“We now need to build on that awareness and ensure that the international medical community monitors changes in animal and human health very carefully to ensure that we identify and control any new, emerging and re-emerging zoonotic viruses.”

Annette Whibley | alfa
Further information:
http://www.jim.se

More articles from Health and Medicine:

nachricht Researchers release the brakes on the immune system
18.10.2017 | Rheinische Friedrich-Wilhelms-Universität Bonn

nachricht Norovirus evades immune system by hiding out in rare gut cells
12.10.2017 | University of Pennsylvania School of Medicine

All articles from Health and Medicine >>>

The most recent press releases about innovation >>>

Die letzten 5 Focus-News des innovations-reports im Überblick:

Im Focus: Neutron star merger directly observed for the first time

University of Maryland researchers contribute to historic detection of gravitational waves and light created by event

On August 17, 2017, at 12:41:04 UTC, scientists made the first direct observation of a merger between two neutron stars--the dense, collapsed cores that remain...

Im Focus: Breaking: the first light from two neutron stars merging

Seven new papers describe the first-ever detection of light from a gravitational wave source. The event, caused by two neutron stars colliding and merging together, was dubbed GW170817 because it sent ripples through space-time that reached Earth on 2017 August 17. Around the world, hundreds of excited astronomers mobilized quickly and were able to observe the event using numerous telescopes, providing a wealth of new data.

Previous detections of gravitational waves have all involved the merger of two black holes, a feat that won the 2017 Nobel Prize in Physics earlier this month....

Im Focus: Smart sensors for efficient processes

Material defects in end products can quickly result in failures in many areas of industry, and have a massive impact on the safe use of their products. This is why, in the field of quality assurance, intelligent, nondestructive sensor systems play a key role. They allow testing components and parts in a rapid and cost-efficient manner without destroying the actual product or changing its surface. Experts from the Fraunhofer IZFP in Saarbrücken will be presenting two exhibits at the Blechexpo in Stuttgart from 7–10 November 2017 that allow fast, reliable, and automated characterization of materials and detection of defects (Hall 5, Booth 5306).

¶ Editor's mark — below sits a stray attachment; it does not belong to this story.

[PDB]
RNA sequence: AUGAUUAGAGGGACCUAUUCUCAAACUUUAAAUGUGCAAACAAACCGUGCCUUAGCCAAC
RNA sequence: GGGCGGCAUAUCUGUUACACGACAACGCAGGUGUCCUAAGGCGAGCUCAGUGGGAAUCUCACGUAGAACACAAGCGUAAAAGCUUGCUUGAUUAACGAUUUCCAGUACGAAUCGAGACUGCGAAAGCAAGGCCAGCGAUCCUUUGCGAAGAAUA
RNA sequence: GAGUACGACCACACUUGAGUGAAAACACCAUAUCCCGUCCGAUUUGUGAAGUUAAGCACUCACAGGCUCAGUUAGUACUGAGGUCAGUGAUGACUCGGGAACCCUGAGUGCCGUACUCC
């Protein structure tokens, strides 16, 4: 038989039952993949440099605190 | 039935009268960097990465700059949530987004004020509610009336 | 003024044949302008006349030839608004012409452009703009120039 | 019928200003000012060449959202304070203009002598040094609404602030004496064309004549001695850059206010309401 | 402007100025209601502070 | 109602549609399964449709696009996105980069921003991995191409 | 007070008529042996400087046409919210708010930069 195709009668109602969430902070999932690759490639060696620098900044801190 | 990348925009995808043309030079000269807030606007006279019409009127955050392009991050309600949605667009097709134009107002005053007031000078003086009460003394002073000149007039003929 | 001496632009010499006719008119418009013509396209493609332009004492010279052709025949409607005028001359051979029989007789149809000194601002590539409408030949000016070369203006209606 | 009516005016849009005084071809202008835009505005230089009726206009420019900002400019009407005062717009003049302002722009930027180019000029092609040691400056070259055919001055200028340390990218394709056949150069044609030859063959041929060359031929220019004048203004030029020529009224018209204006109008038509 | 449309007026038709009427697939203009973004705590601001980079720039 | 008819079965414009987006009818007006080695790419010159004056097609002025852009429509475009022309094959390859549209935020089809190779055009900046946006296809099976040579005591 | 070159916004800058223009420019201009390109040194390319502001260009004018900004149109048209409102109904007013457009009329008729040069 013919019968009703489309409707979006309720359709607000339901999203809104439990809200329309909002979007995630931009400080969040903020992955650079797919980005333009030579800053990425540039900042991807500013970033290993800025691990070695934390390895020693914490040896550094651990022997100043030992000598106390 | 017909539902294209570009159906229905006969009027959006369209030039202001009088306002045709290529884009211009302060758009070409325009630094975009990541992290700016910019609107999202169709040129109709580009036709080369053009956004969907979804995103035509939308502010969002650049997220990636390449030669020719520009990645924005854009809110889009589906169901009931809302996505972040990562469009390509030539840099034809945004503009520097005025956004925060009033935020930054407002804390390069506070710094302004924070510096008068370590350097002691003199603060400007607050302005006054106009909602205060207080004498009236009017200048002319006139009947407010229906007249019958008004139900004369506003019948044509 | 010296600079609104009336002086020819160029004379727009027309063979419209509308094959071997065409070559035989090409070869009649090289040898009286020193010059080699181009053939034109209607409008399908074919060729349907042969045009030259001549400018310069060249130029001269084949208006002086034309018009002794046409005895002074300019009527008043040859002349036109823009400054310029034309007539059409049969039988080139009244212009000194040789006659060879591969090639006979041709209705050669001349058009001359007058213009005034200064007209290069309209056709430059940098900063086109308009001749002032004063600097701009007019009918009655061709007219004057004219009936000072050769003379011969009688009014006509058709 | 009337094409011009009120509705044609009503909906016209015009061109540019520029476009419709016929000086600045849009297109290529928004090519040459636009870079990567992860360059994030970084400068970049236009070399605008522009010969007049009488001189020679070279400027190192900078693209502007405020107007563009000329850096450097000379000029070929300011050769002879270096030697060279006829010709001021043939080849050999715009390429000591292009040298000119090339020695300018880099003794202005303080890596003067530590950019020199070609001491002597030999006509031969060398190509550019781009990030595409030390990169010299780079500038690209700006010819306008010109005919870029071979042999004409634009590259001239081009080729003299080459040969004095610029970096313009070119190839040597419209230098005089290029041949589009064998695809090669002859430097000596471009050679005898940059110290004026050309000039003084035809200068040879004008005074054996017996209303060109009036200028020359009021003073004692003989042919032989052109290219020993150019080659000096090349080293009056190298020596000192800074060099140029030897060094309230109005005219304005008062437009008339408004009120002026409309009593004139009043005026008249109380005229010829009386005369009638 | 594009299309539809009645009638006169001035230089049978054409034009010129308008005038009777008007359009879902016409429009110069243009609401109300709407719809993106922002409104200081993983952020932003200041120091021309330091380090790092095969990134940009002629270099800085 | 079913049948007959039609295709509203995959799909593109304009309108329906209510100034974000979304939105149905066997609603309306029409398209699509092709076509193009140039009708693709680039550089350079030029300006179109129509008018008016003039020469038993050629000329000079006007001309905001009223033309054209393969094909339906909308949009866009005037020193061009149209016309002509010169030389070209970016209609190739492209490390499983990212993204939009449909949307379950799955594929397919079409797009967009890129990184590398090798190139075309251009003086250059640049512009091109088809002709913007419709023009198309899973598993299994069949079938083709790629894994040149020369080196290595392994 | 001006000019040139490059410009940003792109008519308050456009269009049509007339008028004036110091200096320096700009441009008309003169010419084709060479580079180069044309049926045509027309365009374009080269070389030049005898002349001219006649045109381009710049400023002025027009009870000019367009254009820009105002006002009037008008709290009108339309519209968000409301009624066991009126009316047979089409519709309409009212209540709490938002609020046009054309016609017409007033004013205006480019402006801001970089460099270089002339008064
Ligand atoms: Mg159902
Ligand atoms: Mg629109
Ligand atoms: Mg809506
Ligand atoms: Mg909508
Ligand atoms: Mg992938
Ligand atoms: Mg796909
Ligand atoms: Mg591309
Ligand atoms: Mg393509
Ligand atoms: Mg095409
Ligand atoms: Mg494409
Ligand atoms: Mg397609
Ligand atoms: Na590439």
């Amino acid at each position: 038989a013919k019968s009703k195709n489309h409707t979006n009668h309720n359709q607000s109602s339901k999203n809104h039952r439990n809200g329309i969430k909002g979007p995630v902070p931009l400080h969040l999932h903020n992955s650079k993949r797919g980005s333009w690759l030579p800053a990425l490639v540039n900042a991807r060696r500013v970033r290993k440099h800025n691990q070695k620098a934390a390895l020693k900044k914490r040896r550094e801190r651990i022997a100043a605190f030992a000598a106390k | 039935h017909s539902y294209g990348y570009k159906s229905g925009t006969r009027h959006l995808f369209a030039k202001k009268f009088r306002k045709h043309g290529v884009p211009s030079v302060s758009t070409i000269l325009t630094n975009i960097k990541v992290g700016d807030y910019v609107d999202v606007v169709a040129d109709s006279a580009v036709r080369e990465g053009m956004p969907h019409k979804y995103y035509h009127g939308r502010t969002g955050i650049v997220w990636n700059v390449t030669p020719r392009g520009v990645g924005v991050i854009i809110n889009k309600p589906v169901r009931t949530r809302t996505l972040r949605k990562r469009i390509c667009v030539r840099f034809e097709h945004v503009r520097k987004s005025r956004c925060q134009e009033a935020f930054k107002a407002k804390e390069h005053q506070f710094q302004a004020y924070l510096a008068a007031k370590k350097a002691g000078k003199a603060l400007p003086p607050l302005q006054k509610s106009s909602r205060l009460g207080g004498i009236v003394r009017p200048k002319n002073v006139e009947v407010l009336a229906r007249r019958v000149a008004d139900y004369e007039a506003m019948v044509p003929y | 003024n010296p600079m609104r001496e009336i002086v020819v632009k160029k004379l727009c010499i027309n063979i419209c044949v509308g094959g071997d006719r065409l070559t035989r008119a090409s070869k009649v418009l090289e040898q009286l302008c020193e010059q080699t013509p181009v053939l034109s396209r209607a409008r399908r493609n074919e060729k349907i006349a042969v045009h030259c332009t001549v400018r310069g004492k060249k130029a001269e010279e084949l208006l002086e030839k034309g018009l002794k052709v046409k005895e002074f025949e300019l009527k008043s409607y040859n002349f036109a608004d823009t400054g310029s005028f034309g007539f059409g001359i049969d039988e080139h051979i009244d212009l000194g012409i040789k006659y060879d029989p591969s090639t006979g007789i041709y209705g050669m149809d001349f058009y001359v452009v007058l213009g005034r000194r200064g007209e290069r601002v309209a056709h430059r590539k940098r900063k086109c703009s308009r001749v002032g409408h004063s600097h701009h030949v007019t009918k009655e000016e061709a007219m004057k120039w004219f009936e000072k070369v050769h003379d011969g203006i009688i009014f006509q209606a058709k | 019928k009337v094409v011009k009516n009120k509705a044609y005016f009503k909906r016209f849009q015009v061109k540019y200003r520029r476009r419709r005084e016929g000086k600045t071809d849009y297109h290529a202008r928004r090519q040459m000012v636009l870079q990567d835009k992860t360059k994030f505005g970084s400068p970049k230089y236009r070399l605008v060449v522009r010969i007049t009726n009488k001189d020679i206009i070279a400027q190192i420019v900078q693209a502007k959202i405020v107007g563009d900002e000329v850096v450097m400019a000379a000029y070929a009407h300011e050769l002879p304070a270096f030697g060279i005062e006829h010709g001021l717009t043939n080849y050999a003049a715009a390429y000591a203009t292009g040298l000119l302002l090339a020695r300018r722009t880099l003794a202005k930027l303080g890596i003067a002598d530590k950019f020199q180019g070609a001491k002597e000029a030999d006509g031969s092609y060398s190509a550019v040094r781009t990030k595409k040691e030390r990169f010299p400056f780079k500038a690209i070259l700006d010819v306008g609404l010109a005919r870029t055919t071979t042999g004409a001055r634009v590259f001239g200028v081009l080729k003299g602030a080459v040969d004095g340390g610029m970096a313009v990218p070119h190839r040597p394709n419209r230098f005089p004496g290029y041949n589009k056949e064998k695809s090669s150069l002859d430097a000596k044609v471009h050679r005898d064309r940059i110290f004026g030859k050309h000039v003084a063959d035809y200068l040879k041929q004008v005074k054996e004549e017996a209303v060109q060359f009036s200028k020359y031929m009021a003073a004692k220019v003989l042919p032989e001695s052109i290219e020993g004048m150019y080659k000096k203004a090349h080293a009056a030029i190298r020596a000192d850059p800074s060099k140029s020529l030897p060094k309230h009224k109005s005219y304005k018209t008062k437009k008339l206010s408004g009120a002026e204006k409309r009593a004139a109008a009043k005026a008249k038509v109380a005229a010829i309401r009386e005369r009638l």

When quality testing uses time-consuming destructive test methods, it can result in enormous costs due to damaging or destroying the products. And given that...

Im Focus: Cold molecules on collision course

Using a new cooling technique MPQ scientists succeed at observing collisions in a dense beam of cold and slow dipolar molecules.

How do chemical reactions proceed at extremely low temperatures? The answer requires the investigation of molecular samples that are cold, dense, and slow at...

Im Focus: Shrinking the proton again!

Scientists from the Max Planck Institute of Quantum Optics, using high precision laser spectroscopy of atomic hydrogen, confirm the surprisingly small value of the proton radius determined from muonic hydrogen.

It was one of the breakthroughs of the year 2010: Laser spectroscopy of muonic hydrogen resulted in a value for the proton charge radius that was significantly...

All Focus news of the innovation-report >>>

Anzeige

Anzeige

Event News

ASEAN Member States discuss the future role of renewable energy

17.10.2017 | Event News

World Health Summit 2017: International experts set the course for the future of Global Health

10.10.2017 | Event News

Climate Engineering Conference 2017 Opens in Berlin

10.10.2017 | Event News

 
Latest News

Electrode materials from the microwave oven

19.10.2017 | Materials Sciences

New material for digital memories of the future

19.10.2017 | Materials Sciences

Physics boosts artificial intelligence methods

19.10.2017 | Physics and Astronomy

VideoLinks
B2B-VideoLinks
More VideoLinks >>>